Speculation on the exact reasons for Washington’s reluctance to remove Sudan from the list rests on the perceived desire for the Trump administration to include Sudan in its “America First” policy. Washington is unwilling to lift sanctions that would effectively open the way to investment opportunities, political influence and economic advantages to be exploited by America’s competitors like China and Russia to the exclusion of Washington. Therefore, Trump’s regime wants proof that the new democratic government will be sympathetic to American interests including support for allies like Israel. Unconfirmed reports suggest that the US is interested in getting oil concessions and other investment opportunities as well as a more favourable Sudanese attitude to US foreign policy.
US diplomats are reported to have been concerned about the recent head of states meeting held by African nations in Sochi at the invitation of the Russian president, Vladimir Putin. Plans to build a nuclear energy plan and to take Russian military assistance places Sudan on the wrong side of the sanctions fence. The military members of Sudan’s ruling sovereign council have reaffirmed commitment to accepting assistance from Moscow and concluding outstanding agreements including military and infrastructural investment agreed with the previous government.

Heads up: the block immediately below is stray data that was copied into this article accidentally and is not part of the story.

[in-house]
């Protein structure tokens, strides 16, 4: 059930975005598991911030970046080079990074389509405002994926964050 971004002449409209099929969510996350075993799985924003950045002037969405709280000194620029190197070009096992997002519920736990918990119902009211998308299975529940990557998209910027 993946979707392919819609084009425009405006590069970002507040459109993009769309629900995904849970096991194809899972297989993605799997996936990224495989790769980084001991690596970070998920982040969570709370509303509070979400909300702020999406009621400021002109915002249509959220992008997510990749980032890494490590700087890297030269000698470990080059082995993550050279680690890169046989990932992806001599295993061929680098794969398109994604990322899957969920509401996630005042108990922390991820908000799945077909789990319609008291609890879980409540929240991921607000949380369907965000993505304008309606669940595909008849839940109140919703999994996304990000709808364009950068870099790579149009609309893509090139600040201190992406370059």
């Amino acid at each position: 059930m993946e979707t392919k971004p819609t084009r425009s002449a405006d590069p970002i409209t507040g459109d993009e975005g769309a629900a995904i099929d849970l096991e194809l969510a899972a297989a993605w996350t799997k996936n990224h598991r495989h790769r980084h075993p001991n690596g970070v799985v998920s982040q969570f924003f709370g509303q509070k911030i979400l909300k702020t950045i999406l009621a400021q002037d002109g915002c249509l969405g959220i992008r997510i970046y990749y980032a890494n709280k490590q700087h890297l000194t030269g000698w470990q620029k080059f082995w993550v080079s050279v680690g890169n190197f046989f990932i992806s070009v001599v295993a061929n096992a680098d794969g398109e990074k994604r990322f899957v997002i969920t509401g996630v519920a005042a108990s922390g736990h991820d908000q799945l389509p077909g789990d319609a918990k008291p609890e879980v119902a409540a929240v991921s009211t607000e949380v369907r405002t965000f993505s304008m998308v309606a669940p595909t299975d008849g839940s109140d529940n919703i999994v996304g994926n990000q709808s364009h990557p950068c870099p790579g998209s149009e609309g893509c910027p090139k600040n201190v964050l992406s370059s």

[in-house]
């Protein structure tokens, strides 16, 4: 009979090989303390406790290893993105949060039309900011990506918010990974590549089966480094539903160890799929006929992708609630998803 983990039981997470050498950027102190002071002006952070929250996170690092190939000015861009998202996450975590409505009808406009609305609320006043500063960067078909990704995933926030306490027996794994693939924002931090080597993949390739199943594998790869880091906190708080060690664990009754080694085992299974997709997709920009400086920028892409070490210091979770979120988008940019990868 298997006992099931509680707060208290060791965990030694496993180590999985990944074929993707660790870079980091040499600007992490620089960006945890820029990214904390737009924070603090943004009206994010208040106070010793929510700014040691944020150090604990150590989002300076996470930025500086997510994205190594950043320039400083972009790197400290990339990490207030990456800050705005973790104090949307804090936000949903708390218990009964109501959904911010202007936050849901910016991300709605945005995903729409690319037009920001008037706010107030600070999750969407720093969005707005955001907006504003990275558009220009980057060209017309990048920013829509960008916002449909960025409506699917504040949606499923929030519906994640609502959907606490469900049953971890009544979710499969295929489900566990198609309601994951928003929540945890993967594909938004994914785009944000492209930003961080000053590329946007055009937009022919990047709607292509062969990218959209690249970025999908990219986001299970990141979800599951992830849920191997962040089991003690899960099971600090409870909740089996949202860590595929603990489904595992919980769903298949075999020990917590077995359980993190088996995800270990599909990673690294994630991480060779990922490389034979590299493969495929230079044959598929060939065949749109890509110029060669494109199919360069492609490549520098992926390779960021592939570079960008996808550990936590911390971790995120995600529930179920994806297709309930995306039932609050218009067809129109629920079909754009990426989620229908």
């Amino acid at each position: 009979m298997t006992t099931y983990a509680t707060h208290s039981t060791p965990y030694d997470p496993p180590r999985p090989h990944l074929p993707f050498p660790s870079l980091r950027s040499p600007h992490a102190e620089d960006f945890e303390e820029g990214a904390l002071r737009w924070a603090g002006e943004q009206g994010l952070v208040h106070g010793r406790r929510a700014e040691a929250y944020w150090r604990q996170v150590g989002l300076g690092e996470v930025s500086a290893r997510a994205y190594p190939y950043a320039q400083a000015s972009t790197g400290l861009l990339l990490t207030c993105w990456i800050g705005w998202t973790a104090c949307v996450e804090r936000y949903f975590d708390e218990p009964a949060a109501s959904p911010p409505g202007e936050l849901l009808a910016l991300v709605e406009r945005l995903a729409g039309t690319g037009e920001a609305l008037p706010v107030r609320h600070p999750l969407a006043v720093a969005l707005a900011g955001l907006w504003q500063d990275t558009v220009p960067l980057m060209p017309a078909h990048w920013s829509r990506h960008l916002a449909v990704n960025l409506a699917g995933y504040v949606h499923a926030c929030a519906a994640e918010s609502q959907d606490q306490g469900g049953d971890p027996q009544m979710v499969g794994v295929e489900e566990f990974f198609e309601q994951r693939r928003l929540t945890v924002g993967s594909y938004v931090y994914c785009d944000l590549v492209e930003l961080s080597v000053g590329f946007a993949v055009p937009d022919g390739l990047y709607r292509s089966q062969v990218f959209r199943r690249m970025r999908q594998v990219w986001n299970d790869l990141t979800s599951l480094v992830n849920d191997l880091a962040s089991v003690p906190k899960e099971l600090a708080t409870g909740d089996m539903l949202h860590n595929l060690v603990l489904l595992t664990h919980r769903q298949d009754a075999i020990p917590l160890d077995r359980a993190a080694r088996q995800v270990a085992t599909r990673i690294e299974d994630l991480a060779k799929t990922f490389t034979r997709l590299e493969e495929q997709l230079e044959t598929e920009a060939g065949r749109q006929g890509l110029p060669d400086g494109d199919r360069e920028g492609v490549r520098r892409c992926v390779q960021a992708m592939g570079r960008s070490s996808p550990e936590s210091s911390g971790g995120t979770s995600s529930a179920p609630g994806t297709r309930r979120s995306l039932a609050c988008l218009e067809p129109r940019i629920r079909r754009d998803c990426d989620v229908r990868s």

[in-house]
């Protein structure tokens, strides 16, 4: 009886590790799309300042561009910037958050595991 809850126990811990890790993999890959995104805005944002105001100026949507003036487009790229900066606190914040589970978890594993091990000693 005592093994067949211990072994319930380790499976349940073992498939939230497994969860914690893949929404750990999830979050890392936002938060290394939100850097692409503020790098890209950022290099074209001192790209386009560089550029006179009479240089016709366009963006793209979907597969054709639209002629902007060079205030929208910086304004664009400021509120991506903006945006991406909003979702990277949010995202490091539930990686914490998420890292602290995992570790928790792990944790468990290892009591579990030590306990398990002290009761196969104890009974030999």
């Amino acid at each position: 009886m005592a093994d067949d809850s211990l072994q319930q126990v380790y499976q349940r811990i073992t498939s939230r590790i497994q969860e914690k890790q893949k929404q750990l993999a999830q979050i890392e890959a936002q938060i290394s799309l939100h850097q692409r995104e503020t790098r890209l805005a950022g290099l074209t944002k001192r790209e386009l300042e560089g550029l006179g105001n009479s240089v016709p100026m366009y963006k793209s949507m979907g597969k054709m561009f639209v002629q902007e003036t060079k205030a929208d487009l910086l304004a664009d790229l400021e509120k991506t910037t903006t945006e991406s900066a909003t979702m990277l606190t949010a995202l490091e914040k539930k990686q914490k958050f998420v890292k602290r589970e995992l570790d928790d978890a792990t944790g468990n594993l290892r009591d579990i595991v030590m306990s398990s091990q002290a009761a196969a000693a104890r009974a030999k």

On the face of it, Washington and its European allies hope to use leverage to back Sudan into a corner and pressure Khartoum into signing as many international agreements and conventions as possible to bring Sudan in line with the international community. At the top of the list is agreement on the Convention for the Elimination of Discrimination Against Women (CEDAW) that was rejected by the previous government on the ground that the convention runs contrary to Islamic values. The decision not to ratify the agreement has hitherto prevented Sudan from joining groups like the World Trade Organisation (WTO). Prime Minister Abdullah Hamdok is to pay another visit to Washington in the forthcoming weeks and is expected to show willingness to ratify international agreements on human rights and press freedoms.
There may, however, be one major sticking point. As the trial of the former president Omar Al-Bashir for corruption and money laundering drags on, the demand for his transfer to the International Criminal Court (ICC) for war crimes could well become a condition for debt relief and Sudan’s removal from the list of state sponsoring terrorism.
Such a demand would create a major conflict within the ranks of Sudan’s ruling sovereign council whose military members have vowed never to hand Al Bashir over. Ultimately, the decision could divide the new interim government and force it to choose between safeguarding former authoritarian president from prosecution or safeguarding the economic future prosperity of the Sudanese people.
Whatever the outcome, it is clear that Trump’s refusal to remove Sudan’s name for the state sponsor list could exacerbate the continuing economic situation that may lead, according to former US President Jimmy Carter, “frustrations in the country to boil over once again.”
The views expressed in this article belong to the author and do not necessarily reflect the editorial policy of Middle East Monitor.